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After months of preparation, the heads of media giant Quebecor Inc. said Tuesday they have done everything in their power to bring back a National Hockey League team to Quebec City.

Jacques Boissinot/The Canadian Press

After months of preparation, the heads of media giant Quebecor Inc. said Tuesday they have done everything in their power to bring back a National Hockey League team to Quebec City.

After making their pitch to the NHL's executive committee, former prime minister Brian Mulroney said the presentation is now in the hands of the league.

"The governors will make their own decision," Mulroney, who is chairman of the board of Quebecor (TSX:QBR.B), said in a brief news conference in New York.

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"It's their process and we're just following the process and we'll be advised at the appropriate time."

Tuesday's presentation was the third step of the expansion process for Quebecor, the company behind the plan to bring back a team to Quebec City.

The NHL executive committee – made up of owners of 10 NHL teams – also heard a pitch Tuesday by a group led by billionaire businessman Bill Foley, who wants to bring a team to Las Vegas.

The executive committee reported to the league's board of governors later Tuesday. Commissioner Gary Bettman said each group presented to the committee "in excess of an hour," but reiterated that the league is still not ready to make any decisions on expansion.

"This is an ongoing process that doesn't have a specific timetable, and doesn't have a predetermined outcome," he told reporters Tuesday.

The league chose Quebec City and Las Vegas to make presentations out of 16 expansion applicants.

An NHL franchise in Vegas would be the first in the city for any of North America's major sports leagues.

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Quebecor's pitch focused on four themes: the owner, the new stadium, the business plan and the viability of Quebec City's market for hockey.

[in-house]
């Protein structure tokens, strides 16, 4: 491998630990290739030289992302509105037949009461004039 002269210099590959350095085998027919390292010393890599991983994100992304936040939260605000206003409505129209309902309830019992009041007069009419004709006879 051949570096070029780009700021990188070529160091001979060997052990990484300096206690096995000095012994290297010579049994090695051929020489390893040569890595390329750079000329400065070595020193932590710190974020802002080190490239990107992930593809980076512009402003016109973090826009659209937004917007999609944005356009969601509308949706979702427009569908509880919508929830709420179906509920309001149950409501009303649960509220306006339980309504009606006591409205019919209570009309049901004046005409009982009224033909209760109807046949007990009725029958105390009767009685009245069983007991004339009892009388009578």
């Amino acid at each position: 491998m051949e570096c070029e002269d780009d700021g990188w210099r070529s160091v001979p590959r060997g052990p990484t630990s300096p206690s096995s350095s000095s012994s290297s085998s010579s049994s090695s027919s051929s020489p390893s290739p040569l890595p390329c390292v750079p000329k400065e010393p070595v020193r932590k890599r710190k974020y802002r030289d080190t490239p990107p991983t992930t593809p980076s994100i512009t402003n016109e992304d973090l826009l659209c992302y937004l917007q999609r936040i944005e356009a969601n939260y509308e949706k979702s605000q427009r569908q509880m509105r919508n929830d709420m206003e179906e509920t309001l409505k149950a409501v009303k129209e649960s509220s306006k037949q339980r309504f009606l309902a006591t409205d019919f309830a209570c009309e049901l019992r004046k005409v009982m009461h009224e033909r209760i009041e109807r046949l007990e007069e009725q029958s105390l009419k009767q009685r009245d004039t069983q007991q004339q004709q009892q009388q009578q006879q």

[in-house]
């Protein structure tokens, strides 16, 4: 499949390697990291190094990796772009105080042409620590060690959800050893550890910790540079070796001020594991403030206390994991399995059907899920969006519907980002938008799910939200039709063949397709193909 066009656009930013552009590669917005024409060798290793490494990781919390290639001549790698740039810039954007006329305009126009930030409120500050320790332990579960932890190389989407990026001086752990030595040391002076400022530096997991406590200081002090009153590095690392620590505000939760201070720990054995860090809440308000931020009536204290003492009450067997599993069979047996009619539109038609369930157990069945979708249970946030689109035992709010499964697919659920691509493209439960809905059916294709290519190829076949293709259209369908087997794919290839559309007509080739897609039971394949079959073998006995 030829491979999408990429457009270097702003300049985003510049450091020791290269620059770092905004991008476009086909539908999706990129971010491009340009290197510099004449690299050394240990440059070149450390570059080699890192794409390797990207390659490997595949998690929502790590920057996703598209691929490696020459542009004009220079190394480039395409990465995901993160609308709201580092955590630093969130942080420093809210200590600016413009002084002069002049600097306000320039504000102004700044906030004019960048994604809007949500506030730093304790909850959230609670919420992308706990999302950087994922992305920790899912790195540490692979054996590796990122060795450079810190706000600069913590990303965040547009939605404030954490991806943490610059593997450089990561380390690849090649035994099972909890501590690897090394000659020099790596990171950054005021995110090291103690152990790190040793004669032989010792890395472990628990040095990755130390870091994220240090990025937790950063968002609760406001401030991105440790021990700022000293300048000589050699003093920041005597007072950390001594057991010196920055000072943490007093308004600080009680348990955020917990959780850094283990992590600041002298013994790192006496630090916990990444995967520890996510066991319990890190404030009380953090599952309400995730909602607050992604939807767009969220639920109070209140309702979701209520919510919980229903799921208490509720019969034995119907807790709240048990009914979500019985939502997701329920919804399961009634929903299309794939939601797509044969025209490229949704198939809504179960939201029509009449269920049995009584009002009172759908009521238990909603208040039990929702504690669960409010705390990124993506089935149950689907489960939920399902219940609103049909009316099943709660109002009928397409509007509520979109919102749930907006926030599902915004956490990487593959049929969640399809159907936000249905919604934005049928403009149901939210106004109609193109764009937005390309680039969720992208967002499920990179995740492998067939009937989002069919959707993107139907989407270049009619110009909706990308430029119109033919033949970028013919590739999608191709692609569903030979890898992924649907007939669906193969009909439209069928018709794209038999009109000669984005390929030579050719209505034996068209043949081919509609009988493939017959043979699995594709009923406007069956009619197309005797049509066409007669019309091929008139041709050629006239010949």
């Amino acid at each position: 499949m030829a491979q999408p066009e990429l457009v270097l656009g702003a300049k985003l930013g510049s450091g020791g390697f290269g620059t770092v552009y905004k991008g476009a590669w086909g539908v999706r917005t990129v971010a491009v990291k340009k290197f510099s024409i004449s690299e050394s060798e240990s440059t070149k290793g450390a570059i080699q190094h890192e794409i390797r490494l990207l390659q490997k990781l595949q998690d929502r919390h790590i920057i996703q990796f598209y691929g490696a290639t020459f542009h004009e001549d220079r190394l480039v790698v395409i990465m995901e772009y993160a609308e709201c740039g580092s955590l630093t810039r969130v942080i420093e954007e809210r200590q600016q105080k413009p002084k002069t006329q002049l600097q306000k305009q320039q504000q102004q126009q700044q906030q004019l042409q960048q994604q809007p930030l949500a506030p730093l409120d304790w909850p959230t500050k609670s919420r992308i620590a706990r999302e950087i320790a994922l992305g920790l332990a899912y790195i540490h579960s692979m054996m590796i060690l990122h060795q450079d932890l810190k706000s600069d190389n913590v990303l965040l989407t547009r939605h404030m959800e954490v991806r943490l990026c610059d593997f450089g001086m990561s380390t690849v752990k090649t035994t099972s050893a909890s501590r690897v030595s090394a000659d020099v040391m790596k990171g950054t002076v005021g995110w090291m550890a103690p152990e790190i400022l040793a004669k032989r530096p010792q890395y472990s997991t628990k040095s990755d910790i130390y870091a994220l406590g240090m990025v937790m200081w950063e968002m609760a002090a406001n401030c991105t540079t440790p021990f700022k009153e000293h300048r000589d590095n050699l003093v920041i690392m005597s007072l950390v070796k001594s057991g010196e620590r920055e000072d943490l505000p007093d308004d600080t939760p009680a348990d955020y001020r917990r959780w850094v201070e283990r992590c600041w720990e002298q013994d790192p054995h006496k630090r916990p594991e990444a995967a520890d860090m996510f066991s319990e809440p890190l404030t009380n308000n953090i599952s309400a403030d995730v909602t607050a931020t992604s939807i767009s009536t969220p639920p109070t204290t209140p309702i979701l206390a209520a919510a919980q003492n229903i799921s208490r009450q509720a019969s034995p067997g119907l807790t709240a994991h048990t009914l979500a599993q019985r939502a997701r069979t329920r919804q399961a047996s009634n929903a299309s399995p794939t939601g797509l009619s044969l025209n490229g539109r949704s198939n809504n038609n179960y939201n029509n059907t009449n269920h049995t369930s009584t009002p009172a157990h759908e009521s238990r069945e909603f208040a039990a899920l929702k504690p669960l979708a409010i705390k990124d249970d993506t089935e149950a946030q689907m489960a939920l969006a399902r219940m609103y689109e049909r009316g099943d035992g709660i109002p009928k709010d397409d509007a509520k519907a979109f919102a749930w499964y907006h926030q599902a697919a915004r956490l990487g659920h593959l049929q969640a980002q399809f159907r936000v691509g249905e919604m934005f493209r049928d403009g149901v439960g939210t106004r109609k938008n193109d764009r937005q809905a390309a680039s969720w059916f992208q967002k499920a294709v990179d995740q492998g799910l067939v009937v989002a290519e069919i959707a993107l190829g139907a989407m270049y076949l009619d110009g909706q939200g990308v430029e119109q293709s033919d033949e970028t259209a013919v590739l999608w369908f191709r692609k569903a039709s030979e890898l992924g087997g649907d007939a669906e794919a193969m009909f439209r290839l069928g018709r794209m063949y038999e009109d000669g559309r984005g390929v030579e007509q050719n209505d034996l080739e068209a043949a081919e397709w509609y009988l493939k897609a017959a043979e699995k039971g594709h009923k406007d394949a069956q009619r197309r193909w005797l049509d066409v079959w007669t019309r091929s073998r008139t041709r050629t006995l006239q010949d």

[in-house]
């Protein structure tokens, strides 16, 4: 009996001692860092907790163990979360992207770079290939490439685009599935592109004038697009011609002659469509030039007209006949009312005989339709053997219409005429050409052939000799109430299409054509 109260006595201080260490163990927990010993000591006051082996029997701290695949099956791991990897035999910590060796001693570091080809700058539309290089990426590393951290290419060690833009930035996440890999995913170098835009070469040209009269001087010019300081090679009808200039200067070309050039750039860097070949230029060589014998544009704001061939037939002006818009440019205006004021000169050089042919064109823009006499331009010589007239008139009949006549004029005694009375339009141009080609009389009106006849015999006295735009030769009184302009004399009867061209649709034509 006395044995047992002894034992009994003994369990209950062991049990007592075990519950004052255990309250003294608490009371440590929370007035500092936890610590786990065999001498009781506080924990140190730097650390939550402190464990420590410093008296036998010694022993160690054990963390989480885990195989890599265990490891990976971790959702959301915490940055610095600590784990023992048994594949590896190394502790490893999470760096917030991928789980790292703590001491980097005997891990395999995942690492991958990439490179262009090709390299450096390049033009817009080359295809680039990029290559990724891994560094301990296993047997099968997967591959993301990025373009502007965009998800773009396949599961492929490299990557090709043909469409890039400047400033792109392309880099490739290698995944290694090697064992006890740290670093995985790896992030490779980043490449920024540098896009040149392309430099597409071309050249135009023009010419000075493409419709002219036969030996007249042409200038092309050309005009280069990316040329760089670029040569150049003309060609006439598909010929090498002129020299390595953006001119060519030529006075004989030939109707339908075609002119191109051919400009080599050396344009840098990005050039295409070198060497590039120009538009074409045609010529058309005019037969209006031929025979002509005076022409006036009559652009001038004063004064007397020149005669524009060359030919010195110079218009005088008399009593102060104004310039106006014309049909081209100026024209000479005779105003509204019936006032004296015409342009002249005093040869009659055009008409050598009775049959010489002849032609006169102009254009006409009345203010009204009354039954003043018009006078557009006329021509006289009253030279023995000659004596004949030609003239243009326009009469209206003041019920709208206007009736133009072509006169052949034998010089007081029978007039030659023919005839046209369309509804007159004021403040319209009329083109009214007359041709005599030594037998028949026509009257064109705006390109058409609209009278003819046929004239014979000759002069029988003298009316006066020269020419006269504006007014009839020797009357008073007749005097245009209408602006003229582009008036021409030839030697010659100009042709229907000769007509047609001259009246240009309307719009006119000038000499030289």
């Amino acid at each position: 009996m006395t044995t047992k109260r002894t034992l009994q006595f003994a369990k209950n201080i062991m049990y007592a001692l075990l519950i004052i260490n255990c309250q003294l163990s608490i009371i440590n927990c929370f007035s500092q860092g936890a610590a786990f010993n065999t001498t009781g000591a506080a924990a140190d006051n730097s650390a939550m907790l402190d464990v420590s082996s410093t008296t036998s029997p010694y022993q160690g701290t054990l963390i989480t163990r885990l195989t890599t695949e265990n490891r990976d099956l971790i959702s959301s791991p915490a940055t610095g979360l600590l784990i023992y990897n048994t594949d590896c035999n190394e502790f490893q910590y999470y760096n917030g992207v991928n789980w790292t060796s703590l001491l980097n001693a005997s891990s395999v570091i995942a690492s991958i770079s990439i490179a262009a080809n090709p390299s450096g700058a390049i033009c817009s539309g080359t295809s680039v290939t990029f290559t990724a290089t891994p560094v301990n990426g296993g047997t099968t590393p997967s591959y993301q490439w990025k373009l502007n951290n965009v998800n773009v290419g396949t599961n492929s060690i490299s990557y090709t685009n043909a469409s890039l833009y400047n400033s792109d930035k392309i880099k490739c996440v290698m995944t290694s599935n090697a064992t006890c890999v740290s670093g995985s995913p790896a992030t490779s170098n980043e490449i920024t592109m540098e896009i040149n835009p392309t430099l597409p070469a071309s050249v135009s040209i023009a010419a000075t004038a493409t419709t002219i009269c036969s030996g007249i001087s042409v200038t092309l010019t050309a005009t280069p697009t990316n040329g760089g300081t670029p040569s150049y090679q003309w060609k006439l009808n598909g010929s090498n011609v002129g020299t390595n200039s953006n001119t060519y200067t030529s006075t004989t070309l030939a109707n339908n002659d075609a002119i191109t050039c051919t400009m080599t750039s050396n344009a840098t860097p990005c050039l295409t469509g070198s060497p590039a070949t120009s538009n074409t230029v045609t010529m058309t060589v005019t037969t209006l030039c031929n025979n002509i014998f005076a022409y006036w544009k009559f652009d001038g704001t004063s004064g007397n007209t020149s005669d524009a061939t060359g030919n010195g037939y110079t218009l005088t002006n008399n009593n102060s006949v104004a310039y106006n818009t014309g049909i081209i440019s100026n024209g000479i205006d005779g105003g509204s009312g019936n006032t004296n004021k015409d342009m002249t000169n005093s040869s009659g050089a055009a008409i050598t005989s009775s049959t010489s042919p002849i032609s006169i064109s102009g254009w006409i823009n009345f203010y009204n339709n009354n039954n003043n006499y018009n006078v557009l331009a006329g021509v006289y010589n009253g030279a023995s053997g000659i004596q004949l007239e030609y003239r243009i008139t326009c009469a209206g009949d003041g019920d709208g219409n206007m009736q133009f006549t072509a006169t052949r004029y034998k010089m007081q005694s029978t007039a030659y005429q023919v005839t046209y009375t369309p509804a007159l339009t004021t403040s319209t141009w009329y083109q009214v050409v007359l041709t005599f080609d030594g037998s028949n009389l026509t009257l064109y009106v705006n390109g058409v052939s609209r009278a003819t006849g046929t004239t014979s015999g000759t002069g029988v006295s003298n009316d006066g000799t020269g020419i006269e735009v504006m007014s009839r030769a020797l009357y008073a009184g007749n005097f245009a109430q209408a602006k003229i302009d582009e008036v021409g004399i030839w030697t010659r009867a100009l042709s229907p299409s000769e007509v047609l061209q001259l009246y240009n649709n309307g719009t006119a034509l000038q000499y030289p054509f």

Mulroney and Quebecor CEO Pierre Dion wanted to make sure Bettman and the rest of the committee appreciated that the economy of the provincial capital is much stronger than it was in 1995, when the Nordiques packed up and left for Colorado.

Dion wouldn't say when the NHL would be ready to make a decision.

"It's in the hands of the league," he said. "We will continue to be discreet and patient."

He added that Monday night's game in Quebec City's new arena between the Montreal Canadiens and Pittsburgh Penguins gave their argument some weight.

Quebecor's presentation included footage from the game, which attracted a crowd of more than 18,000 people to the recently inaugurated Videotron Centre.

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Bettman was asked about the footage that was shown from Monday night's game.

"There is no doubt it's a wonderful building and there are great hockey fans in Quebec City but making a decision (on expansion) has to go beyond that," he said.

Bettman said earlier this month the league is "not feeling any timeline pressure" in the expansion process and has proposed an expansion fee of US$500-million – a significant jump from the $80-million fee paid by the Columbus Blue Jackets and Minnesota Wild, when the NHL last expanded to 30 teams in 2000.

It is expected to take at least two years before the NHL would potentially expand to 32 teams.=

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